first reputable surf break with a small swell pushing into the bay.
Sennen Cove is the most westerly surf spot in Cornwall, and as such picks up
every morsel of swell created by those Atlantic storms. Winds hundreds if not
thousands of miles out to sea will create surface chop, or small waves, that
permeate only slightly under the surface of the ocean. The size of these swells
will depend on the strength of the storm, the direction of the wind, and the ocean
conditions at the time. As these chops move away from the storm they
amalgamate, forming waves, that over large distances become more and more
orderly until they eventually meet a landmass that obstructs their progress. As a
surfer, we hope that these waves are big enough, come from the right direction, and coincide with local conditions (tide, wind, sandbars etc.) that we can
eventually catch the wave and ride them. For me, that entire concept is
mesmerising. The fact that this wave you are catching has potentially formed
days in advance, thousands of miles away, is incredible, and its last act is to pick
you up and allow you to surf along its face until all of the energy it has generated
finally dissipates as the wave breaks on whatever point, reef or beach it is you
are surfing.
Looking out to a murky Sennen Cove, the reality did not live up to the fairy-tale.
The waves were small, weak and jumbled up which resulted in a very poor
session. The forecast for the morning was promising however, with crisp
offshore winds and larger waves than those of the evening prior. I hitchhiked
back to my hostel, got some rest, and dreamed of what might be.

I arrived early to an empty beach, the tide just hitting low and the offshore wind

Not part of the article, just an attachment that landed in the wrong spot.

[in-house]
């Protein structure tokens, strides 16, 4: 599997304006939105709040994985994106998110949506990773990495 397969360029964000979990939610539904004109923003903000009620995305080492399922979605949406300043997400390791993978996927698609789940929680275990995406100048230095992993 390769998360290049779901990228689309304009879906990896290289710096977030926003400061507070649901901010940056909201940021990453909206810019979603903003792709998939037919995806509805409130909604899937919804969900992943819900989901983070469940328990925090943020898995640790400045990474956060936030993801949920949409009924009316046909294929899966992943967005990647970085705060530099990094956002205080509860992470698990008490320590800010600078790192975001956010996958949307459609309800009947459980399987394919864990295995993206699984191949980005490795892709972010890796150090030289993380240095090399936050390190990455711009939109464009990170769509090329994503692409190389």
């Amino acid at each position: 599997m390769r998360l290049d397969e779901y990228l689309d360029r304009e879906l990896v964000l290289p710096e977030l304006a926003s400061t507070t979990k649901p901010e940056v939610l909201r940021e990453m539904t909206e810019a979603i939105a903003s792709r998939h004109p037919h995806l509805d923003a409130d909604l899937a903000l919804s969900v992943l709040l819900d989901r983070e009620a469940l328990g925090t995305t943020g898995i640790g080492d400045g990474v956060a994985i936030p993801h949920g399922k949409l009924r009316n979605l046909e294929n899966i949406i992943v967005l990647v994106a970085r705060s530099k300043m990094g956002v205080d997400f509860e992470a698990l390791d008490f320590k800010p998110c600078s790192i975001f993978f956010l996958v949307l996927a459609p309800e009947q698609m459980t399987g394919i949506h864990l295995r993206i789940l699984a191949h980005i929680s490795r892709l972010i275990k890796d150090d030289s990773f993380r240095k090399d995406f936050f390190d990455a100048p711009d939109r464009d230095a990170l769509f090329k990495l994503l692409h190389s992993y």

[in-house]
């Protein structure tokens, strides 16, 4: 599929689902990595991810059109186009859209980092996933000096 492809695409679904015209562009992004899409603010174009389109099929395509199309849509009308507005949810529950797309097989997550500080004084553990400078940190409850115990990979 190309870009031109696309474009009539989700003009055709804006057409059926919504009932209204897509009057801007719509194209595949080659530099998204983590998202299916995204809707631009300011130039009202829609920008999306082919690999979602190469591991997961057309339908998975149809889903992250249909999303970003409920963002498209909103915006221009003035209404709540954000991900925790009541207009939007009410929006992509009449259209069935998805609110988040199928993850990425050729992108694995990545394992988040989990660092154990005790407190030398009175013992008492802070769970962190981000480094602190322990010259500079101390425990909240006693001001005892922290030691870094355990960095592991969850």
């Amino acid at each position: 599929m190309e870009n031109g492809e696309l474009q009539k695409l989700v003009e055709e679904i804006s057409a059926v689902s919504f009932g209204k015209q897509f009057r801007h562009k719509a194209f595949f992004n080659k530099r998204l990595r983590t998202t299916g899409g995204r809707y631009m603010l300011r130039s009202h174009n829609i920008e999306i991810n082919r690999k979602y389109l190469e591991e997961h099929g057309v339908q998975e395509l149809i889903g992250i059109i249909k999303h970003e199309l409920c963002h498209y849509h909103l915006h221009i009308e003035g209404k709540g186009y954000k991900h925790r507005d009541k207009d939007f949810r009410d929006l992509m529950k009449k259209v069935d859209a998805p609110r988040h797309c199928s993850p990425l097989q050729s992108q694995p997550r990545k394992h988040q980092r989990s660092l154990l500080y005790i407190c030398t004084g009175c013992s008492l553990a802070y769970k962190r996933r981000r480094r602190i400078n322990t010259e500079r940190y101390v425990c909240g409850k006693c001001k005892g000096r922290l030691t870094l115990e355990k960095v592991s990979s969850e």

chilling the air. My ride the previous evening had given me a tip-off about a
sandbank that was producing good waves, and as I sat staring out to sea I could
see the bank becoming submerged as the tide began to push. I noticed a
longboarder paddling over from the south, so put on my wetsuit and joined him
in the lineup.
There were no waves for the first 15 minutes, the tide too low to allow the swells
to break over our planned position. Our patience paid off. The first set came
through and it was immediately clear we had scored. There was me, sat with an
extremely proficient longboarder and one other surfer, and as the first wave
peeled right of the bank for some 100-150m we just looked at each other in awe.
Finally, after 150 miles of hiking, I was in the position I had hoped to be. My
excitement got the better of me. I took my first wave and fell immediately, the
cool spring water leaving my feet cumbersome and numb. Then, over the next
two hours the three of us shared some of the best waves I have ever surfed on the Cornish coast. Head high right-hand waves broke tirelessly over this
impressive sandbank and I was thankful when the inrushing tide killed the wave
count; I could barely paddle to shore.

Photo credit: instagram.com/weaver.w

Photo credit: instagram.com/weaver.w

That was what this journey was about. I sat recovering on the rocks, stretching
out my back that was still tight after the exertion, and all of the last two weeks
did not matter. The fatigue, the rain, the forced change of plans had all led to that
session and after two weeks and 150 miles of walking, I had found what I had
come for. You may think it is crazy when you can just hop in a car and drive to
the beach, but the reality was that besides two other self-motivated locals, no
one had. So when people ask if that one session was worth it, well, you already
know my answer.

Laurie Crayston